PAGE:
Researchers tell Julie Gould how they grapple with questions of identity as retirement approaches.

Because many scientists see their career as a calling, when retirement arrives, it can bring with it feelings of insecurity and worry about what this means for them.

Microbiologist Roberto Kolter, emeritus professor at Harvard Medical School, Massachusetts, is keen to show others that retirement is a joyous time and a chance to broaden one’s scientific area of interest. It can also bring with it new speaking and travel opportunities.

Experimental physicist Athene Donald is soon to complete a 10-year stint as master of Churchill College at Cambridge University in the United Kingdom. Donald tells Gould how she is handling the nervousness that comes with the arrival of a second retirement phase, and what she is doing to balance continued involvement in academia with the slower pace of life.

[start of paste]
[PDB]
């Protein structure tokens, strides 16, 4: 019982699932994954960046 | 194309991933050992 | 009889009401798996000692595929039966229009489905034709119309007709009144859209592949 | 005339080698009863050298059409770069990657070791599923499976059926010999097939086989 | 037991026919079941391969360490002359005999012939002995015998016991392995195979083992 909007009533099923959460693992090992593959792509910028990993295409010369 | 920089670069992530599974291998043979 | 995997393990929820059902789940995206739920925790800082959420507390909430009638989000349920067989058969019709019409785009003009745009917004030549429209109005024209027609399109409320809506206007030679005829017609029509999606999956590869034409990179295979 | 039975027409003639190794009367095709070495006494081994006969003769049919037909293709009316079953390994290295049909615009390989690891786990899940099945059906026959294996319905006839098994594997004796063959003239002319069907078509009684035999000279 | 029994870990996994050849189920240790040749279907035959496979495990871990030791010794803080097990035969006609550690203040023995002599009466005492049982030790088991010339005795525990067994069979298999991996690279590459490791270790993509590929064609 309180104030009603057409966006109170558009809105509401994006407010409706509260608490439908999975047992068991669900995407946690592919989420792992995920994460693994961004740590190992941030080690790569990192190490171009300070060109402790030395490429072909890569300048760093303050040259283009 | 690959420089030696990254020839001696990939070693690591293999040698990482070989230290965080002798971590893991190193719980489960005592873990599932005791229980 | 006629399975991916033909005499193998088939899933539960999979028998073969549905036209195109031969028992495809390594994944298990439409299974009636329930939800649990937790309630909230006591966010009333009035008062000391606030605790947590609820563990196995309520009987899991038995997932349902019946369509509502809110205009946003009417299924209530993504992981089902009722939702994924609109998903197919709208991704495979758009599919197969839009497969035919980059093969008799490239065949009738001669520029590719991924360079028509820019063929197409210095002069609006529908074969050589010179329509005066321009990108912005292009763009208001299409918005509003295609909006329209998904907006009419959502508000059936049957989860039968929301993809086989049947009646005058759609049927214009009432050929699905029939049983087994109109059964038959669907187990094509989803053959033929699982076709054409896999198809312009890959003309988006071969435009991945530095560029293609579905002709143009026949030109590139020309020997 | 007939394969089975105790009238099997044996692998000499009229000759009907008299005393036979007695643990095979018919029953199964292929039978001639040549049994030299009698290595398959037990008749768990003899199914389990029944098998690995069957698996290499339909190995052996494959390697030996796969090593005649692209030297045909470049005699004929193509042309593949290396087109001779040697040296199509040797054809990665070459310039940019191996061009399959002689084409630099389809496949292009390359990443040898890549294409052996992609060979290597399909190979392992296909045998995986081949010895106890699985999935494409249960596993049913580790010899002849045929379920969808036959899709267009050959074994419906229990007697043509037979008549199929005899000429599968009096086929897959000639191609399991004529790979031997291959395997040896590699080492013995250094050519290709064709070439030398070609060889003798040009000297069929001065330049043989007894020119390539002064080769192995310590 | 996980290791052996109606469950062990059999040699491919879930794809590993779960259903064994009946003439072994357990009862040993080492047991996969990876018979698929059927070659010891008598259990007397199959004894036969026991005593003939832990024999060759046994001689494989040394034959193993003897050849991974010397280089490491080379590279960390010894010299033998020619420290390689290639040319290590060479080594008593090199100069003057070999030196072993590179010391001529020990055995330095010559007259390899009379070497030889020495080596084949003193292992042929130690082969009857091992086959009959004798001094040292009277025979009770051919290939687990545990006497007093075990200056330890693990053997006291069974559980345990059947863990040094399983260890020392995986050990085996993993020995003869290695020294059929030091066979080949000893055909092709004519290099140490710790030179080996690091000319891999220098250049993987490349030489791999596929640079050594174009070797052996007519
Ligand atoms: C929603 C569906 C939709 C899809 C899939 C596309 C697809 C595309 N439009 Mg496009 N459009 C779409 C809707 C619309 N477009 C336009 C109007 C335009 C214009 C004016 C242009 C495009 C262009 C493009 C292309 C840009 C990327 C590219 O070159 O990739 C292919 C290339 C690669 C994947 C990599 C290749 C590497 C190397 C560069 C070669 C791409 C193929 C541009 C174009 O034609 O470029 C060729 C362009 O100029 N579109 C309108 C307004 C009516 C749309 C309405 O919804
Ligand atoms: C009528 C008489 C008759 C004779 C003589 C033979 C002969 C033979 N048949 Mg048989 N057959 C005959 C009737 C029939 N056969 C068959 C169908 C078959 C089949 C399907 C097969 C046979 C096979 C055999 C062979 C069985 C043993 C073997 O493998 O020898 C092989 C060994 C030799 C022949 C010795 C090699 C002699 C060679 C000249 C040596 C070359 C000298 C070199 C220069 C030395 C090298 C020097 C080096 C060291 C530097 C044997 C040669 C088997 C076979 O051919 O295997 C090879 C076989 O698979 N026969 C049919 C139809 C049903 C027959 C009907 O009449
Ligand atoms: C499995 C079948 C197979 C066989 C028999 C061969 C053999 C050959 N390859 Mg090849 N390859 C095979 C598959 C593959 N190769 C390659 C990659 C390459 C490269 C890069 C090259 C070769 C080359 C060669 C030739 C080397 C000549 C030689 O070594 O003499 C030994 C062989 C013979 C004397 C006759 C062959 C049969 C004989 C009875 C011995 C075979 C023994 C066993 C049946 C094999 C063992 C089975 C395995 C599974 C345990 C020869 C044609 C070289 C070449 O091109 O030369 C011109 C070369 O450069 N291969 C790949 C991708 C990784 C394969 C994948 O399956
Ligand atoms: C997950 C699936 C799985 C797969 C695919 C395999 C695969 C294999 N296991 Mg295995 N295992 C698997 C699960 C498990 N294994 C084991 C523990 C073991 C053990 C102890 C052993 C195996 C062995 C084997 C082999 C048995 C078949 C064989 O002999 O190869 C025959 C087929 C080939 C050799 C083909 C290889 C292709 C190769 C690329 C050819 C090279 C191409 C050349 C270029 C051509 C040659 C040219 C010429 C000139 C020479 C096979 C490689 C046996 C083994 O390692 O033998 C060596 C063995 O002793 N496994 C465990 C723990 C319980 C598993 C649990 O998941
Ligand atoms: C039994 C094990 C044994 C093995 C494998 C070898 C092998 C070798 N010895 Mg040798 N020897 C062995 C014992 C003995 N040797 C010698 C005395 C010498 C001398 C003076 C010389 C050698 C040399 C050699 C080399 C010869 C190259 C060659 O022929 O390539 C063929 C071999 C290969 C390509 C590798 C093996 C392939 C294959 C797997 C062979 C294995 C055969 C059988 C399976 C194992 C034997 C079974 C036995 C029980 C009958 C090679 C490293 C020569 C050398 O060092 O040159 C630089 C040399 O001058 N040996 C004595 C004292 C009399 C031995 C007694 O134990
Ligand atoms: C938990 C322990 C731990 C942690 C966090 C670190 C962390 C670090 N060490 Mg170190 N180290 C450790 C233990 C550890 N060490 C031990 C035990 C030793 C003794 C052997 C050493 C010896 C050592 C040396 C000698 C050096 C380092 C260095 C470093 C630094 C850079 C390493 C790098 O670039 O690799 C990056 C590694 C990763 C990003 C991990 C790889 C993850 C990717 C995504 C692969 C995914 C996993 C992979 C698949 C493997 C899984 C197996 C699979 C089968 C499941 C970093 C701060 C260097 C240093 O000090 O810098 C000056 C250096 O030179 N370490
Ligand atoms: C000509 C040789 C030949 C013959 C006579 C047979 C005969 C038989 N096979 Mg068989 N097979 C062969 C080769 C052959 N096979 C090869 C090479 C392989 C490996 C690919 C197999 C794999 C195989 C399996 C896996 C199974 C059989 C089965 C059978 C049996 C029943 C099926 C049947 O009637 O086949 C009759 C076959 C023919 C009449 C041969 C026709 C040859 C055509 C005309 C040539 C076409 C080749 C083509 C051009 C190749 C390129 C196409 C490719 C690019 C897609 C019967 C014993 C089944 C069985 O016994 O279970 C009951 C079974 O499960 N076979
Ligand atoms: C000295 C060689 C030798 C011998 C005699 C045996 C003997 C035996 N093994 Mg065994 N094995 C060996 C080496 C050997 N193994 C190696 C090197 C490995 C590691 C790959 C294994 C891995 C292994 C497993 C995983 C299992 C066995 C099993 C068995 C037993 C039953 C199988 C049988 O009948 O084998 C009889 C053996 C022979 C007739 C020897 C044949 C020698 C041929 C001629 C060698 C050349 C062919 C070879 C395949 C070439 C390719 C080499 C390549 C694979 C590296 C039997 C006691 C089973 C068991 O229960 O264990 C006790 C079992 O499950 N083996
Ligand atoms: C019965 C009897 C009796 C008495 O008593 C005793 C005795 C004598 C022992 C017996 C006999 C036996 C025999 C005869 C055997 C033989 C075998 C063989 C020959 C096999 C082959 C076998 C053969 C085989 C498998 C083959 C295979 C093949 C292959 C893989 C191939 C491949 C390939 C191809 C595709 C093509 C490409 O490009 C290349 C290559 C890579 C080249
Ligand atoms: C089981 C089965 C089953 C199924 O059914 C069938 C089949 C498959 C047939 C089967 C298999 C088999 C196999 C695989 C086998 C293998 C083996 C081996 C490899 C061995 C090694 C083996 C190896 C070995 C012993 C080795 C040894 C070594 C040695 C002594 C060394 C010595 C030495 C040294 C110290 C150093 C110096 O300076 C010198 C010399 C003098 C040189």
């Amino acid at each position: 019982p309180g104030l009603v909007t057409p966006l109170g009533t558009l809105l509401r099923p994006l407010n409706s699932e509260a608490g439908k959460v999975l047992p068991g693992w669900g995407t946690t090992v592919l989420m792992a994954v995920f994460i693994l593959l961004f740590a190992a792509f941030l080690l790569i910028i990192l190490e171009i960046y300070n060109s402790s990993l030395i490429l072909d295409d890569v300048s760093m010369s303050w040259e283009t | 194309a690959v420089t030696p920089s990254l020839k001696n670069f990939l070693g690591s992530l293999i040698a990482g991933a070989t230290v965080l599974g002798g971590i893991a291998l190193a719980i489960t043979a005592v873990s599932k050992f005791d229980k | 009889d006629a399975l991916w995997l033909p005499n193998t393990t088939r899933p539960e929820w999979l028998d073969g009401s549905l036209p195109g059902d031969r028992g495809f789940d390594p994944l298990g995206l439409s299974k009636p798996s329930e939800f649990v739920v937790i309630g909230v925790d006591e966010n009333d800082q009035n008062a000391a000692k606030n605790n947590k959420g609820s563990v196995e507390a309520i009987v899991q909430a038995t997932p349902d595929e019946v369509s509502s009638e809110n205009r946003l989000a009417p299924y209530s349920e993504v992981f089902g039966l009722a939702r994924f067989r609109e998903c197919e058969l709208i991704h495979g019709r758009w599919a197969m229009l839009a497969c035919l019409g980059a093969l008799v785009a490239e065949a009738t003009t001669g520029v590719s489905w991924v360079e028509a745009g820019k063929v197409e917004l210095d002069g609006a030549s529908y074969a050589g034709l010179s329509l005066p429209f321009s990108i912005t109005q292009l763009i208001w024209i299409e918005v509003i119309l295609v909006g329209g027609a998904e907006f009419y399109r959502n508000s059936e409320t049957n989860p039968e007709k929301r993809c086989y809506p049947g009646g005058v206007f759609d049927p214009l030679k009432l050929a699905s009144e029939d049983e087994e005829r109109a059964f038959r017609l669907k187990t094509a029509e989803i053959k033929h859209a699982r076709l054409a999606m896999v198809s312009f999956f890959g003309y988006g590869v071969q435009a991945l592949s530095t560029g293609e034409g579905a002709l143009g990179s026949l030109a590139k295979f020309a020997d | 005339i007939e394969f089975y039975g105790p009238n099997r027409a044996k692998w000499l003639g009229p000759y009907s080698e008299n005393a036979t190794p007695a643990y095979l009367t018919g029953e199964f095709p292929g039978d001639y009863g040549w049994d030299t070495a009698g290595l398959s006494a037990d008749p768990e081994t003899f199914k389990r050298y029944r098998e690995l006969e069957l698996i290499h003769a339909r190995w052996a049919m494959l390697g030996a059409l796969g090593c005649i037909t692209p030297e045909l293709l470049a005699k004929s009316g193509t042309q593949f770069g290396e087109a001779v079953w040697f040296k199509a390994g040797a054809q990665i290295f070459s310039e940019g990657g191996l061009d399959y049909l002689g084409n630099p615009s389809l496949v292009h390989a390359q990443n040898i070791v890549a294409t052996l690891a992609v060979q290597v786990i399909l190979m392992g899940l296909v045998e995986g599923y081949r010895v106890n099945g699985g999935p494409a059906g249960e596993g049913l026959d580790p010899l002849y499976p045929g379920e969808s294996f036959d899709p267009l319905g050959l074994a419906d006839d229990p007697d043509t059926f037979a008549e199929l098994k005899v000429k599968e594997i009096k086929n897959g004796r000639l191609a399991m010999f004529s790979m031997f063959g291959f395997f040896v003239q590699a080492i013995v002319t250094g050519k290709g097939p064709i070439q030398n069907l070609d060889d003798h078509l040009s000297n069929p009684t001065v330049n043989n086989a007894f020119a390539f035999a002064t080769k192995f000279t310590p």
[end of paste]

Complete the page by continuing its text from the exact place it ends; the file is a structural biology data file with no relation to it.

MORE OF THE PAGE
Inger Mewburn, who leads research training at the Australian National University in Canberra, and Pat Thompson, education researcher at the University of Nottingham, United Kingdom, acknowledge how hard it can be to give up something that has given you purpose and drive for so many years.

Some, such as Thompson, have developed hobbies alongside their working careers that they are looking forward to doing more as they step back from academia. Both Mewburn and Thompson agree that an important part of the process is figuring out which parts of your working identity, such as writer or educator, you want to carry through to retirement.

This is the third episode of the six-part podcast series: The last few miles: planning for the late-stage career in science.